“Clean runs are few and far between, especially when you are first starting out,” Firestone says. “Your arms are exposed off the sides and the ice on the walls is not smooth like the ice on a rink, and there are some pretty serious cuts and bruises, but I’ve been pretty lucky . . . so far so good.”
But it was a failure of luck, Firestone says, that brought him to such a busy crossroad.
In this Q&A with my alma mater, Scheck Hillel Community School, I discuss the important role my Jewish education has played in my career path, the honor of donning the Star of David as I compete in countries that tried their best to prevent that from ever happening, and give a reading recommendation for those looking to combat anti-semitic/anti-Israel rhetoric.
My outlook dramatically changed when I participated in the March of the Living (MOTL) in 2008. The March will always be the most meaningful trip of my life. Being in Poland, standing on the same ground where not so long ago my people suffered the worst human atrocity of all time, gave me a much greater understanding of the importance that we never forget what happened. Also, having the opportunity to travel from Poland to Israel in the same trip instilled an appreciation for Israel I never had before.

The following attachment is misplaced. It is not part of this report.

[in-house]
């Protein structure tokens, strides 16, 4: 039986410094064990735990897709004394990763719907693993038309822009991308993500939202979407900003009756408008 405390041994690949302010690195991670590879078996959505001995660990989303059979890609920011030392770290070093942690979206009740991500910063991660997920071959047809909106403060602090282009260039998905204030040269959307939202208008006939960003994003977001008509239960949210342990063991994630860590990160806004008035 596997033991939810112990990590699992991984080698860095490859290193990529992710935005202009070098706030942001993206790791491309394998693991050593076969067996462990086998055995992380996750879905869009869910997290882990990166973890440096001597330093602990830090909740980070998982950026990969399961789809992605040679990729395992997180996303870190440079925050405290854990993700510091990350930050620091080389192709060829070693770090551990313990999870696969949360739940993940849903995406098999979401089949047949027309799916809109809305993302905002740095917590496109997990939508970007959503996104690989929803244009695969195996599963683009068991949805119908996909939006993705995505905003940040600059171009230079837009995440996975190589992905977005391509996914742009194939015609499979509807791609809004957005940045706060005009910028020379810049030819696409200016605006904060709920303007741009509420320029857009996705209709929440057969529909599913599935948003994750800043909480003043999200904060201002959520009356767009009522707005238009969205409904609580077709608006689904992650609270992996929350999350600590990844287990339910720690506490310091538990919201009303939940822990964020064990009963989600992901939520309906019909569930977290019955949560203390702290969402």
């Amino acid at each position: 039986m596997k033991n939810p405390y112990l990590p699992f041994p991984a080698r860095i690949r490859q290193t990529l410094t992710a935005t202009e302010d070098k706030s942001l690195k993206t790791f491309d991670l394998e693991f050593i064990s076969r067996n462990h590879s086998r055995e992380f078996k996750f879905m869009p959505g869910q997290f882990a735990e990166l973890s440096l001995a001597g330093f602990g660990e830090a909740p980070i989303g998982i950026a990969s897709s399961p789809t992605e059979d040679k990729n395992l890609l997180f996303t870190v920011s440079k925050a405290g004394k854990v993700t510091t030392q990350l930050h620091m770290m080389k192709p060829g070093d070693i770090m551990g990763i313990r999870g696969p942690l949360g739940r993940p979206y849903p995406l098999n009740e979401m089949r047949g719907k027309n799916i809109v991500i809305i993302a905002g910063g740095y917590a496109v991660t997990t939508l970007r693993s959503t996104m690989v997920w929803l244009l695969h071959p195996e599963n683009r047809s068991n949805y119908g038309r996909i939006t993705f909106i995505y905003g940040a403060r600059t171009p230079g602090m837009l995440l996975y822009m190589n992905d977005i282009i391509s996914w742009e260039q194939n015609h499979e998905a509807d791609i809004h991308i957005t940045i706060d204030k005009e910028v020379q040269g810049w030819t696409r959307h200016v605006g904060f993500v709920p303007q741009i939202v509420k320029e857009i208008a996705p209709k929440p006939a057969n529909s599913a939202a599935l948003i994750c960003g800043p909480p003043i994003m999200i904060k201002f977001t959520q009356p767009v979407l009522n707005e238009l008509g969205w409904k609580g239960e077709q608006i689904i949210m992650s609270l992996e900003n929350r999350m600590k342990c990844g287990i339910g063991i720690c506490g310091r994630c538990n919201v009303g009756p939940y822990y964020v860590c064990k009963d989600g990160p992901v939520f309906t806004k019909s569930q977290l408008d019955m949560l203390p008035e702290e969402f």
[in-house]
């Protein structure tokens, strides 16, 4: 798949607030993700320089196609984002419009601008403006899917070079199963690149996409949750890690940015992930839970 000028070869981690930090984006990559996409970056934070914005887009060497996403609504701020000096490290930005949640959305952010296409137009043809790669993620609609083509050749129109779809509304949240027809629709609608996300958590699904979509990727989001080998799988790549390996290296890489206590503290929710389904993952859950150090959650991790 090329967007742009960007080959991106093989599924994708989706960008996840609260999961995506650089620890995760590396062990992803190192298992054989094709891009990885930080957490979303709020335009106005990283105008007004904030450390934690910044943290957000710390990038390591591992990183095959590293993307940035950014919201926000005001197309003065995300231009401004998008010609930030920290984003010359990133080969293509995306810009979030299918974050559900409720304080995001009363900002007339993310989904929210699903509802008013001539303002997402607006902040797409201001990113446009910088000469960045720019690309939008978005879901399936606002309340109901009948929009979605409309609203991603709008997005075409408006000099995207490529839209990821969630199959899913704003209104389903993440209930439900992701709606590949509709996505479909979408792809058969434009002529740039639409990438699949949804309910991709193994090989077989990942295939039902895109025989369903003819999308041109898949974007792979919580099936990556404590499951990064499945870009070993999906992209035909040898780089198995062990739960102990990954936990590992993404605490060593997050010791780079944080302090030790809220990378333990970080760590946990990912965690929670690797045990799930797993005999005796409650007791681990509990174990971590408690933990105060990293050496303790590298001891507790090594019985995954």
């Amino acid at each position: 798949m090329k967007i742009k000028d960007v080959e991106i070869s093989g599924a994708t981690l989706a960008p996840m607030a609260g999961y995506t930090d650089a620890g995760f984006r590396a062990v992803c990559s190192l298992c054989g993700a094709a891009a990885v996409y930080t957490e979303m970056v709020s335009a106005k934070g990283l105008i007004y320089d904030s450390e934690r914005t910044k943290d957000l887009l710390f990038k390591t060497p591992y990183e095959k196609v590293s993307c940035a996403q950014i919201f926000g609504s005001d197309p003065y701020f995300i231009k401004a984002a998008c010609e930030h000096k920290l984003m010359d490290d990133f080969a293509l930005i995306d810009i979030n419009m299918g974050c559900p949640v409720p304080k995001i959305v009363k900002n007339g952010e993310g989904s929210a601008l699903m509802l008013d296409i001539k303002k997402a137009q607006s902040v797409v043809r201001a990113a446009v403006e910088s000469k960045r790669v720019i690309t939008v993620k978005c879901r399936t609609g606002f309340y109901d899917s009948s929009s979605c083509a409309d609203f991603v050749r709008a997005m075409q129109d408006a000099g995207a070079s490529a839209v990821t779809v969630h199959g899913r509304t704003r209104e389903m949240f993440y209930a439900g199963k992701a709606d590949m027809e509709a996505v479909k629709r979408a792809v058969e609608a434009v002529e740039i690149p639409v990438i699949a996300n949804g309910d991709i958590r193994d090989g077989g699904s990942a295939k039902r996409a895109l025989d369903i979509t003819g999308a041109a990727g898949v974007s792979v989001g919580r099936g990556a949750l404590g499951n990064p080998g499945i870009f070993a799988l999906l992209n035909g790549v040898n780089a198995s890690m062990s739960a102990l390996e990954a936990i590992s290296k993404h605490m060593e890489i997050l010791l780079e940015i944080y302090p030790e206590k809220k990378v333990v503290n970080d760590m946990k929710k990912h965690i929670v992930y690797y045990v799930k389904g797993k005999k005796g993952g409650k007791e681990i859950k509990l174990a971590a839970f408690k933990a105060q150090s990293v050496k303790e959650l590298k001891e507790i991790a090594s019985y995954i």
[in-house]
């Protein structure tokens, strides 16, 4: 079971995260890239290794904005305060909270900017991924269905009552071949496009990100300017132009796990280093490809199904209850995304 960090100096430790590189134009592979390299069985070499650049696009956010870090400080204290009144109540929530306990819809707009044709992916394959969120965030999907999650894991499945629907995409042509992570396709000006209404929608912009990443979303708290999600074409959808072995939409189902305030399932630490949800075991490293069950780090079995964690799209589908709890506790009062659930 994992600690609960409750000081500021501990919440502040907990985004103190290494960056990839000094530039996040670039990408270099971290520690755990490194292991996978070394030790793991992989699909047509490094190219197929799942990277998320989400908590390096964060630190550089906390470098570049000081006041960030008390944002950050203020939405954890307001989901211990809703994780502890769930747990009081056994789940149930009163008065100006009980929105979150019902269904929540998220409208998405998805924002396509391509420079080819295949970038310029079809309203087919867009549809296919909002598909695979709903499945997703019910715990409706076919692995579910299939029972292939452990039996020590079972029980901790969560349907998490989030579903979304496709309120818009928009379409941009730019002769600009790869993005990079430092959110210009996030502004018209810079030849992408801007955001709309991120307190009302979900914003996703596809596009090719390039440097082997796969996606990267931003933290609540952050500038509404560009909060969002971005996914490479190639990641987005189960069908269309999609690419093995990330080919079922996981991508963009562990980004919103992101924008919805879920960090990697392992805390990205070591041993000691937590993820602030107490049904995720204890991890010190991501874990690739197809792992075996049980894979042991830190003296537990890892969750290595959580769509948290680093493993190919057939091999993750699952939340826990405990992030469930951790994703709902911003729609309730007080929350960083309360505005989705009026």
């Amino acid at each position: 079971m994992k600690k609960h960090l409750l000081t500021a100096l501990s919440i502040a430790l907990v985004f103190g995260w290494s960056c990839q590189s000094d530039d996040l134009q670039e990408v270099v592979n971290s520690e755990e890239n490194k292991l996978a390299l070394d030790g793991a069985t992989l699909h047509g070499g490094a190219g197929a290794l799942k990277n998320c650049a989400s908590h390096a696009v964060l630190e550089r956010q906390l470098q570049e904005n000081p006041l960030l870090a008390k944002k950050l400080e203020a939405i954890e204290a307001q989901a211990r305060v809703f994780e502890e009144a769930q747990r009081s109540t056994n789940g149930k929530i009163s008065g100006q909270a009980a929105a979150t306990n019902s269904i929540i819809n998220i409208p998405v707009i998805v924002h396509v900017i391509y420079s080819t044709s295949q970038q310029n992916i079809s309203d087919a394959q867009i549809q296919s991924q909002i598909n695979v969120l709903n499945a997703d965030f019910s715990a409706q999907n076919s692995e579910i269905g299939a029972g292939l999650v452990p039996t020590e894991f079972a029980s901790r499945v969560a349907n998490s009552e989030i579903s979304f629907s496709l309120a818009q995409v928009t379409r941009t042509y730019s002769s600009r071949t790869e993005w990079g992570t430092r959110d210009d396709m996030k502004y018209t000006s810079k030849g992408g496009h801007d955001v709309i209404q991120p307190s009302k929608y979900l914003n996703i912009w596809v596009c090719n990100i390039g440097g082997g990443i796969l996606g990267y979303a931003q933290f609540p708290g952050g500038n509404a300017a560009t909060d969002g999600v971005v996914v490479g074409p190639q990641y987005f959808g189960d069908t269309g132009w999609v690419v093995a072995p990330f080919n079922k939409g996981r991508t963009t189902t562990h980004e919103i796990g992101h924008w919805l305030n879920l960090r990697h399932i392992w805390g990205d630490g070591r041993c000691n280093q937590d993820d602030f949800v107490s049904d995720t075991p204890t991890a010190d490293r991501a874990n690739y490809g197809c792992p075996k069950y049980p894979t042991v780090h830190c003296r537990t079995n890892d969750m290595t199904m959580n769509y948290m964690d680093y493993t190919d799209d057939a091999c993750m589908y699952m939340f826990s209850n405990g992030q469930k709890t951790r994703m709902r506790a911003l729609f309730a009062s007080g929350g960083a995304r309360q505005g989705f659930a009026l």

Olympic bobsledder and skeleton racers test their stuff in preparation for the highest level of competition in their sport pushing themselves every day to increase their track speeds by fractions of a second. One of those professional athletes is. Jared Firestone.
In one of VoyageMIA's stories about young entrepreneurs in South Florida, I talk about selling real estate in South Florida, my path to sliding for Israel, and my lifelong obsession with the local sports teams in Miami.